Differentials

SIGNS / SYMPTOMS
INVESTIGATIONS
SIGNS / SYMPTOMS

Residence in/travel to a country/area or territory with local transmission, or close contact with a confirmed or probable case of COVID-19, in the 14 days prior to symptom onset. 

Signs and symptoms are similar so it may be difficult to differentiate between the conditions clinically.

The situation is evolving rapidly; see our COVID-19 topic for further information.

INVESTIGATIONS

Real-time reverse transcription polymerase chain reaction (RT-PCR): positive for SARS-CoV-2 viral RNA.

It is not possible to differentiate COVID-19 from other causes of pneumonia on chest imaging.

SIGNS / SYMPTOMS
INVESTIGATIONS
SIGNS / SYMPTOMS

Caused by MERS cornavirus (MERS-CoV).

Associated with history of travel in countries of the Arabian Peninsula.

Clinical features are similar to those of SARS, but progresses to respiratory failure much more rapidly than SARS.

Primarily affects older individuals, with a male predominance.

In contrast to SARS, about 75% of patients with MERS-CoV have at least 1 comorbid illness.[41]

INVESTIGATIONS

Nasopharyngeal swabs (RT-PCR): positive for MERS-CoV.

SIGNS / SYMPTOMS
INVESTIGATIONS
SIGNS / SYMPTOMS

Lack of recent travel history to an affected area or of recent close contact with a person confirmed with or suspected of having SARS.

INVESTIGATIONS

Sputum and blood cultures: may be positive for Streptococcus pneumoniae or other bacterial pathogens.

CBC: leukocytosis and/or elevated neutrophil count. Clinical and radiologic improvement with proper antibiotic therapy.

SIGNS / SYMPTOMS
INVESTIGATIONS
SIGNS / SYMPTOMS

Lack of history of recent travel to an affected area or of recent close contact with a person confirmed with or suspected of having SARS.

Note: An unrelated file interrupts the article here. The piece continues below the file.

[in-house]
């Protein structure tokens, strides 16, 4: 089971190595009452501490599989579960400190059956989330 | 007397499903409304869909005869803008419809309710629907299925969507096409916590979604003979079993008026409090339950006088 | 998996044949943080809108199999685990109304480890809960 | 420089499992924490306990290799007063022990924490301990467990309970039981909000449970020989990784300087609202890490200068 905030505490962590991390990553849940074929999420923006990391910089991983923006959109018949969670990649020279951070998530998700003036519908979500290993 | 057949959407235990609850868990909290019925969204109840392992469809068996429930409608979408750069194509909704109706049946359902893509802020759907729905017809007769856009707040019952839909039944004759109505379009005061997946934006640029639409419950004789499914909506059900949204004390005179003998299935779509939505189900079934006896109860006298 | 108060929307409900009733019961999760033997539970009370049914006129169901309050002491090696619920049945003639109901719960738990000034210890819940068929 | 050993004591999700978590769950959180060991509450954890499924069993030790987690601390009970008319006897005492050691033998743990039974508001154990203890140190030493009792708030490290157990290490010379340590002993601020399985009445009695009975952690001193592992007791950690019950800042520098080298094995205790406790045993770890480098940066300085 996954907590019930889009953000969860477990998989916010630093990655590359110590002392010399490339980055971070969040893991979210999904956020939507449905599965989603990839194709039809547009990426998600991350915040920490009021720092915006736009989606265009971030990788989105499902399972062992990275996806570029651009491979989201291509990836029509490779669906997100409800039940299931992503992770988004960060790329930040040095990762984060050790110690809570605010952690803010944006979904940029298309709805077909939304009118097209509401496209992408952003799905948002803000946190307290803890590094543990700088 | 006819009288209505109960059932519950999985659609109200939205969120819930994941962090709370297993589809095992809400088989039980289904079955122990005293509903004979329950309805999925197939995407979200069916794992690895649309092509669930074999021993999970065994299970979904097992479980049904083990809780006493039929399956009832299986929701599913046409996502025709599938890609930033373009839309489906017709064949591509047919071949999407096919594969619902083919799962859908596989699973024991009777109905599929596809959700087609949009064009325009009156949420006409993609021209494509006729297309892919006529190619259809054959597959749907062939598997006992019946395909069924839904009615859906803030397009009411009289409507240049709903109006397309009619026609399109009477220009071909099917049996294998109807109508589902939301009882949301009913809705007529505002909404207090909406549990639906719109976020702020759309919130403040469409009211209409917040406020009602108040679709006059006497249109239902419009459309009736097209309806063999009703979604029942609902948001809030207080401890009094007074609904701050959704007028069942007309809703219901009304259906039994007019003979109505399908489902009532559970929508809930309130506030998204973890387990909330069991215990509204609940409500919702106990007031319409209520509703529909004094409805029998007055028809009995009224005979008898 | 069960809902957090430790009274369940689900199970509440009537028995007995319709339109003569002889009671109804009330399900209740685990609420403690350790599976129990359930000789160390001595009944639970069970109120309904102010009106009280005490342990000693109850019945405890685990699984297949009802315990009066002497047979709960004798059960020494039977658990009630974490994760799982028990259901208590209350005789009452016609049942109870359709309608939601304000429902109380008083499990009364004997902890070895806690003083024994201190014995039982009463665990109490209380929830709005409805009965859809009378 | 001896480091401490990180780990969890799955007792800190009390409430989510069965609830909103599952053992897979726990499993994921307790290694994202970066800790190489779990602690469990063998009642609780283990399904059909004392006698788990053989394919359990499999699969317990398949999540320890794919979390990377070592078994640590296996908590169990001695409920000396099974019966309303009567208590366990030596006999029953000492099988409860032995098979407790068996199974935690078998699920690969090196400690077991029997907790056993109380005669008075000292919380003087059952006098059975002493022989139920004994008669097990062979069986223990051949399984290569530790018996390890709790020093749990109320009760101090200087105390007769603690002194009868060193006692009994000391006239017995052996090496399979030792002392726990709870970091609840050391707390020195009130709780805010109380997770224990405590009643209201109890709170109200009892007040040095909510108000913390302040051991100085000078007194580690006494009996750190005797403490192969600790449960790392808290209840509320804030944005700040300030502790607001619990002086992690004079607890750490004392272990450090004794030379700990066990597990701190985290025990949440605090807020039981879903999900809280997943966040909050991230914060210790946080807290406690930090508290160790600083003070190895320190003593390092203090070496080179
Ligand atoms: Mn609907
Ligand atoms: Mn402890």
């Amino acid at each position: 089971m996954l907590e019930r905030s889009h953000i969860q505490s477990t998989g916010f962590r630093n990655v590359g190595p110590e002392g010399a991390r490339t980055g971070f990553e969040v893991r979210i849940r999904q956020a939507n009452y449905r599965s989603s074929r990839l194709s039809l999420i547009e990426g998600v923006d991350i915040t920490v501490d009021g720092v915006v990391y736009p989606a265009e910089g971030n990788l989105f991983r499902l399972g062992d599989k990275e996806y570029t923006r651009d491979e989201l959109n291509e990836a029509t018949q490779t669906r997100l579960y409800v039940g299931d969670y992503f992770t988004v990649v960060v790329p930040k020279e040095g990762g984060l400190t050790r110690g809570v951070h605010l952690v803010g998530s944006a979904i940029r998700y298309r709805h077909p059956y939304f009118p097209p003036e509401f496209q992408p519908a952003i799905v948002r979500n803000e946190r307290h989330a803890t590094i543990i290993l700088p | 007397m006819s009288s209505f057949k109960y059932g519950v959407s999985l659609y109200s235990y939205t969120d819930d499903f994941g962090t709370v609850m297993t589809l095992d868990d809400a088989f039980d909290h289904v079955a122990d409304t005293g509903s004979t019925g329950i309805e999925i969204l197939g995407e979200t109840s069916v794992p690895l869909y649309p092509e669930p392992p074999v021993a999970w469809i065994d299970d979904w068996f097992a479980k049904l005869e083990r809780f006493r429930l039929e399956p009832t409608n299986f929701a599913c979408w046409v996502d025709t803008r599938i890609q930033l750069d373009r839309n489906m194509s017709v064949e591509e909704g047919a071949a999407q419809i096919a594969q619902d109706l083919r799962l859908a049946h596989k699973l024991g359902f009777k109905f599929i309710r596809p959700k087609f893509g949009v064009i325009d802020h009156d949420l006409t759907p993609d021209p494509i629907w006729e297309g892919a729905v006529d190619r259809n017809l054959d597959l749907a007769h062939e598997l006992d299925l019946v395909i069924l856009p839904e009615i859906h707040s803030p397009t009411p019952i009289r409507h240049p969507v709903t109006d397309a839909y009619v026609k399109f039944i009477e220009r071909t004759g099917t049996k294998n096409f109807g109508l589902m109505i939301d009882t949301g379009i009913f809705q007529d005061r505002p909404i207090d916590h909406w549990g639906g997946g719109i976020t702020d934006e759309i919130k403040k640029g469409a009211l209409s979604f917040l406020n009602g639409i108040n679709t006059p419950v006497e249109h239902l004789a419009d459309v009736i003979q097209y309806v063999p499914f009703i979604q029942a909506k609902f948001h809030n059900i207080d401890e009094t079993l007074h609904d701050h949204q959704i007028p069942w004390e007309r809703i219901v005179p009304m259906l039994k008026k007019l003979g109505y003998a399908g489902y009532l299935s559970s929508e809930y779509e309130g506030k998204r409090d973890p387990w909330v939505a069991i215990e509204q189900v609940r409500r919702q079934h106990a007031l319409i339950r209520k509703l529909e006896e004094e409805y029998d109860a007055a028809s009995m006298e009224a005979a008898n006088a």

Unlikely to cause serious illness in young patients with no comorbidities. Upper respiratory symptoms are usually present.

INVESTIGATIONS

Nasopharyngeal virus culture and direct fluorescent antibody/ELISA: may be positive for such pathogens as influenza viruses (A and B), respiratory syncytial virus, parainfluenza viruses, and adenovirus.

Serology: useful for retrospective diagnosis.

SIGNS / SYMPTOMS
INVESTIGATIONS
SIGNS / SYMPTOMS

Lack of history of recent travel to an affected area or of recent close contact with a person confirmed with or suspected of having SARS.

Mild respiratory illness, often occurring in young people following exposure in close community settings.

INVESTIGATIONS

Serology, PCR, or culture of nasopharyngeal swabs for Chlamydia pneumoniae and Mycoplasma pneumoniae.

Sputum culture or direct fluorescent antigen detection for Legionella pneumophila.

Rapid urinary Legionella antigen detection.

SIGNS / SYMPTOMS
INVESTIGATIONS
SIGNS / SYMPTOMS

Difficult to distinguish from SARS based on symptomatology as both cause a febrile lower respiratory tract illness. Historical risk factors may prove useful as avian influenza is more commonly associated with travel to a country affected with avian influenza A (H5N1) virus or direct contact with poultry or birds that may be carriers of H5N1.

INVESTIGATIONS

Pharyngeal swab: positive RT-PCR for H5-specific RNA.

Immunofluorescence antigen test: positive for antigen of H5N1 virus.

Viral culture: growth of H5N1.

Serologic testing: positive for H5N1-specific antibody.

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